Banking on Digital Growth
Banking on Digital Growth

Episode · 5 months ago

170) #NewStartsNow The Dangers of Becoming Obsolete: Discussing Necessary Risk w/ Financial Brands

ABOUT THIS EPISODE

A lot of financial brands don’t take on certain risks for fear of diminished return. But that might not be the best perspective — sometimes risk makes sense when becoming obsolete is the alternative.

To learn more about the necessity of risk within financial institutions, I talk with Joel Swanson, Chief Member Experience Officer at VyStar Credit Union, about playing the long game with the member experience, partnering with fintech, and advice for the audience.

Join us as we discuss:

- The conversations around digital 4 years ago at Vystar & what’s changed since then

- How the member experience has changed most through a digital-first lens

- How purpose has guided thinking around digital strategy & fintech partnerships

- Overcoming roadblocks within your organization when leading change & hope for the future

You can find this interview and many more by subscribing to Banking on Digital Growth on Apple Podcasts , on Spotify , or here.

Listening on a desktop & can’t see the links? Just search for Banking on Digital Growth in your favorite podcast player.

Enjoy the stages that you're in. Learn as much as you can from each dage, as you're going to build upon that. You SKIPP through too quickly, sometimes you can't build the foundational things you do need later on. You're listening to banking on digital growth with James Robert Leigh, who believes there is no better time than now to educate and empower financial brands to gain a fresh perspective around future growth opportunities. That's why today's episode is part of the new starts now series, brought to you by Nimbus, who offers a complete set of tech tools and services, all designed and engineered to empower you and your financial brand to maximize your future growth potential. Greetings in Hello, I am James Robert Laigh and welcome to the one hundred and seventeen episode of the banking on digital growth podcast. Today's episode is part of the new starts now series and I'm excited to welcome Joel Swanson to the show. Joel is the chief member experience officer advice or credit UN, the thirteen largest credit union in the United States, and he is passionate about driving positive change that makes a real impact in the lives of those he serves. Welcome to the show, Joel. It is so good to have you on today. Yeah, thanks for having me excited to talk before we get into this idea of, will say, digital strategy and Fintech collaboration, which is an area that I know you're personally passionate about. What has been going well for you? What's good right now? Personally, professionally, it's always your pick to get started. Oh Man. On the personal side, my daughter's a cheerleader and they're they're crushing it going to competitions. That's fun. Living in Florida's fun. We just...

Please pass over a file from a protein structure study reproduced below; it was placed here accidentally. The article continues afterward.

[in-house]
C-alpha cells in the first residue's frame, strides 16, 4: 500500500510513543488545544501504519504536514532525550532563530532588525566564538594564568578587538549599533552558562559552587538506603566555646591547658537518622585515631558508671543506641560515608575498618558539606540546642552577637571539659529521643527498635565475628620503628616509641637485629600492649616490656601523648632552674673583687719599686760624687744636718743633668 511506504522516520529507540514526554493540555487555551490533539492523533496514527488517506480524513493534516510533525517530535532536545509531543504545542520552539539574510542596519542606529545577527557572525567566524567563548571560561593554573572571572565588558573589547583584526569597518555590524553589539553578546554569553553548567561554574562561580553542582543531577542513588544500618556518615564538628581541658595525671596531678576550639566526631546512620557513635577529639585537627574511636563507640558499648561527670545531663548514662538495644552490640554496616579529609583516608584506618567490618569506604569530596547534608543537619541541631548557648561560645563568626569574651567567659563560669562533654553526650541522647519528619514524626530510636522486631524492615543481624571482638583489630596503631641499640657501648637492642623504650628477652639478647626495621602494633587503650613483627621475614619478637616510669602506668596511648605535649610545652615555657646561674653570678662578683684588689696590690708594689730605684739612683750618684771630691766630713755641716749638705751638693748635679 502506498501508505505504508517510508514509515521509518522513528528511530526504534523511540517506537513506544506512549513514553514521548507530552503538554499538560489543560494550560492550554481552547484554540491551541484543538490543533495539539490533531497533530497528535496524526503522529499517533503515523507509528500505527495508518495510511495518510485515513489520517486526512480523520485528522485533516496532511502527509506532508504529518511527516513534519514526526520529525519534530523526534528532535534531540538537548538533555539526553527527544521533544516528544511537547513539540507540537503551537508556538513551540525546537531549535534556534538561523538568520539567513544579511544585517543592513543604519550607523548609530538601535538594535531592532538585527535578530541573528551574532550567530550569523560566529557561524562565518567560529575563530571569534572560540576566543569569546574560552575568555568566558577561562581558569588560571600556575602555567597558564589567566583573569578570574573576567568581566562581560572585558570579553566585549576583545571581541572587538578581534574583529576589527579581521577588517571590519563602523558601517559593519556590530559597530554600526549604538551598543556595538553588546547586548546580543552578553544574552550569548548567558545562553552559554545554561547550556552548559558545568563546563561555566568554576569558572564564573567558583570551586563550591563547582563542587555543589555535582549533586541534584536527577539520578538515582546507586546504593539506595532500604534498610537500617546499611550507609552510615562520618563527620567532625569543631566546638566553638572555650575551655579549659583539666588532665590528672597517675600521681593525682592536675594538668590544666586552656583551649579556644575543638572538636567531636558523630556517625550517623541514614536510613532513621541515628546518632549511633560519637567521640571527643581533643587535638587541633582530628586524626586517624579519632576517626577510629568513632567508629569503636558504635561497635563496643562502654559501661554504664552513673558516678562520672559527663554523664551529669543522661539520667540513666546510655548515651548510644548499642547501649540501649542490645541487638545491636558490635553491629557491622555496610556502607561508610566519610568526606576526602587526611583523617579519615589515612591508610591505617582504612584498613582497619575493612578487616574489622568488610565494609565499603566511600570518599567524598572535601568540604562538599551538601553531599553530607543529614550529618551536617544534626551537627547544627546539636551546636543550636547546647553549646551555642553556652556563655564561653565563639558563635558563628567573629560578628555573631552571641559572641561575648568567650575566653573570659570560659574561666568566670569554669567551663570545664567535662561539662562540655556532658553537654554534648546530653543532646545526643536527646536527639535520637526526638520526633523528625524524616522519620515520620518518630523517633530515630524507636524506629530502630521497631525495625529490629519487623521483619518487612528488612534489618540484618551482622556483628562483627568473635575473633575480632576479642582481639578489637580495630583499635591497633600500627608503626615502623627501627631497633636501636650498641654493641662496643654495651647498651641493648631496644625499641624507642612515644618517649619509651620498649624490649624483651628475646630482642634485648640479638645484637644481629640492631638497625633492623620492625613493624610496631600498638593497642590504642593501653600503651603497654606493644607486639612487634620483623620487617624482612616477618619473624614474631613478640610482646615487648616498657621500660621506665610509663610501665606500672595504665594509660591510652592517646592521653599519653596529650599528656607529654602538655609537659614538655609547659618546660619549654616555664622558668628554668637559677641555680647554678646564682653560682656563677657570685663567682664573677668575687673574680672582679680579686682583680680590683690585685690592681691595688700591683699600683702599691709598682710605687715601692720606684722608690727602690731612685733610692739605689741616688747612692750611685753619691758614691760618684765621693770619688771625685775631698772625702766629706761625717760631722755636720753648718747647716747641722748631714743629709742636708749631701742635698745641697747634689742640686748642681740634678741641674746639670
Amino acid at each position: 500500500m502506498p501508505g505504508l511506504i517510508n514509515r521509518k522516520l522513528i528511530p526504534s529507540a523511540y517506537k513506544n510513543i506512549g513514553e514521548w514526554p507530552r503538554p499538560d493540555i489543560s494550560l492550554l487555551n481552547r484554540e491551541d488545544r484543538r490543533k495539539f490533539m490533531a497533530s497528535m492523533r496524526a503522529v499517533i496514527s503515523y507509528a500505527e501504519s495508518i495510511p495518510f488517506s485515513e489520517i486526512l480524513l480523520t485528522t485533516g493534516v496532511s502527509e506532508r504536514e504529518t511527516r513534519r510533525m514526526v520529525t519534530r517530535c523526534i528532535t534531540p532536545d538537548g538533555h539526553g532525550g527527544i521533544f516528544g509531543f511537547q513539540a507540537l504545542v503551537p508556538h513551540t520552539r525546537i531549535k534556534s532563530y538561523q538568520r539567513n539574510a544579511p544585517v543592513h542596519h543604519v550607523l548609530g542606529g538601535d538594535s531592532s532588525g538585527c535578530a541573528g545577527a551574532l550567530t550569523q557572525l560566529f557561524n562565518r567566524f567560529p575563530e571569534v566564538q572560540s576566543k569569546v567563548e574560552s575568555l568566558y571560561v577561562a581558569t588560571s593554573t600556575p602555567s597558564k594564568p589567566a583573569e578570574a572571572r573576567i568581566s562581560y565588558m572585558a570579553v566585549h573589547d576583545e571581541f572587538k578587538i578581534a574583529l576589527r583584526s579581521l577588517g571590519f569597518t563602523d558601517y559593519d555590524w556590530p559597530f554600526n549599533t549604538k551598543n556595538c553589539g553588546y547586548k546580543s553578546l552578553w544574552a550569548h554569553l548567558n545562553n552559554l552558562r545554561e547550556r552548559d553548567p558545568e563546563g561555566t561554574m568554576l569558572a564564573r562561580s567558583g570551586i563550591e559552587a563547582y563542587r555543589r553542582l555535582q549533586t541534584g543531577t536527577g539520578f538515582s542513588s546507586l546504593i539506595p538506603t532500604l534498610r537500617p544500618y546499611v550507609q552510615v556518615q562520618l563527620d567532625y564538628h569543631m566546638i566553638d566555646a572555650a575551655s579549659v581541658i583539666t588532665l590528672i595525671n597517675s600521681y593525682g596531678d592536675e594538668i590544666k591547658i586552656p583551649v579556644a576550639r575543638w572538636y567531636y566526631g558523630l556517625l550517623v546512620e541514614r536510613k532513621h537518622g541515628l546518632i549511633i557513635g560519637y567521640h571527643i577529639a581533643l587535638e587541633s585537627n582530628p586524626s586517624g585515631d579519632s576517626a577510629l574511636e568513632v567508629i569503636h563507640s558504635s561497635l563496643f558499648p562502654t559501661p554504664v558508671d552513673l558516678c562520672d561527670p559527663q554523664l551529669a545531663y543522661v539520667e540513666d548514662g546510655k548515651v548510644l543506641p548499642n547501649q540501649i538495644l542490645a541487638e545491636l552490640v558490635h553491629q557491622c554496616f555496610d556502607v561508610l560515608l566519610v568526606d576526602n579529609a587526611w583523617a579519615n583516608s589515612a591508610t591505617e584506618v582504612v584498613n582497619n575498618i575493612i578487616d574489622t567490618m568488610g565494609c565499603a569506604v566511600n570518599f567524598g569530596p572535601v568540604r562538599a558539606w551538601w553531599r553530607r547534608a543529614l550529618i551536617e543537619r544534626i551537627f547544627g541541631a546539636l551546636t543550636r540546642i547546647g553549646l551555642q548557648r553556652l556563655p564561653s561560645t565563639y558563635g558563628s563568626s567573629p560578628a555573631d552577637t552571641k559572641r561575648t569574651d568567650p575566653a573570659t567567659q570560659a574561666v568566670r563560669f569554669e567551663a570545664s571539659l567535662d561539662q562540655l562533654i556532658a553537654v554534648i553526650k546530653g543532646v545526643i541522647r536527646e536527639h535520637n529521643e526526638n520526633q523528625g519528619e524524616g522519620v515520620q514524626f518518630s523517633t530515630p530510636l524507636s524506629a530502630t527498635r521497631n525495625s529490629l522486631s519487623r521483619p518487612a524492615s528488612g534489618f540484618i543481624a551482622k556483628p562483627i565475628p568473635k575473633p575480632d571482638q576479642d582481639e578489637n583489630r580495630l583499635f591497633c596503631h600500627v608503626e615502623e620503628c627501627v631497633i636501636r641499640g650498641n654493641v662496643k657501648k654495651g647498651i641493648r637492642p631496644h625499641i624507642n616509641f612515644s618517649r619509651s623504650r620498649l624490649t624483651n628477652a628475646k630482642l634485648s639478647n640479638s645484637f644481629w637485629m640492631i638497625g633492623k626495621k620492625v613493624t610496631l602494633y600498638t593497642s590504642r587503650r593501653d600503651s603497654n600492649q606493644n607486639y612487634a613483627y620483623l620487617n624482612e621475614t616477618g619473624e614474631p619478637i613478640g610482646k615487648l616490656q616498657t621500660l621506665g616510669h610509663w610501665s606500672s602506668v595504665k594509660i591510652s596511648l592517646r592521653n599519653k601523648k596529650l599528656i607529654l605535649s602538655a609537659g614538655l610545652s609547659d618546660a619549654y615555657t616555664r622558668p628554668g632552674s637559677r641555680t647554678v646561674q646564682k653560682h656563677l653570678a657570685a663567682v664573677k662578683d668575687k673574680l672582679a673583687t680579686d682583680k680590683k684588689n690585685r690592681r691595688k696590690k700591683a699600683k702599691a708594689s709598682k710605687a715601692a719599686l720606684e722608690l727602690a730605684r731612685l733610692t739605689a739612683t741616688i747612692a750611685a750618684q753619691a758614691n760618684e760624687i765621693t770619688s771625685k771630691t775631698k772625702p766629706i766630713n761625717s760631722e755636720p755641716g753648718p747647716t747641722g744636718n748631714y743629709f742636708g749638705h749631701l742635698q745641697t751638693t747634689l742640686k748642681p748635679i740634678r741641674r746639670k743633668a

...had winter for two days. So yeah, remove on that. Professionally, I don't want to talk about it, but which I'm just having so much fun. We're taking necessary risks to really grow and be different than, I think, most other credit nuns and a lot of a lot of banks as well, and so it's just we're having a lot of fun. I like the way that you frame that. We're taking necessary risk to grow and there's that old adage big risk, big reward, but maybe we frame that necessary risk, necessary reward. What do you feel the difference is, like, like why take this? Maybe maybe risking the wrong word. I mean it's risk. The risk of not doing something as greater than the risk of doing something right. Living Life is risk, but a lot of people then kind of close down and don't change because they're worried about the risk. But by doing that you are actually accepting the risk of becoming obsolete, right, and so that's how I look at that. What holds people back? Like you said, they go inside, they kind of shut down. But what's the difference? Like the way that Y'all are operating at Vistar? I think the difference is that we feel it's necessary. MMM, like we have this is something we have to do to stay relevant, to compete, and I think the other ones feel like, you know, what if it goes wrong? That that's a fear, right, what if it goes wrong? And I know what I'm doing now and what that world is, and that's safe, for in the fuel and that's just human nature, right. But that feels safer, whereas we're more of the frame of mind across our border whole management team of this is this is a necessity. Yeah, yeah, and and, and what I want to do? I want to go back a little bit. Yeah, that the stage of how we got to this point today, because four years ago you were just joining vi star as the chief digital officer, and I'm curious to know, four years ago, at that time, what did digital look like? What were the conversations that were going on four years ago? You know what I when I came in into that role, I hypothesized and recognized the need for something but didn't know how to solve for it yet, and that need was simplifying technology. Right, every bank...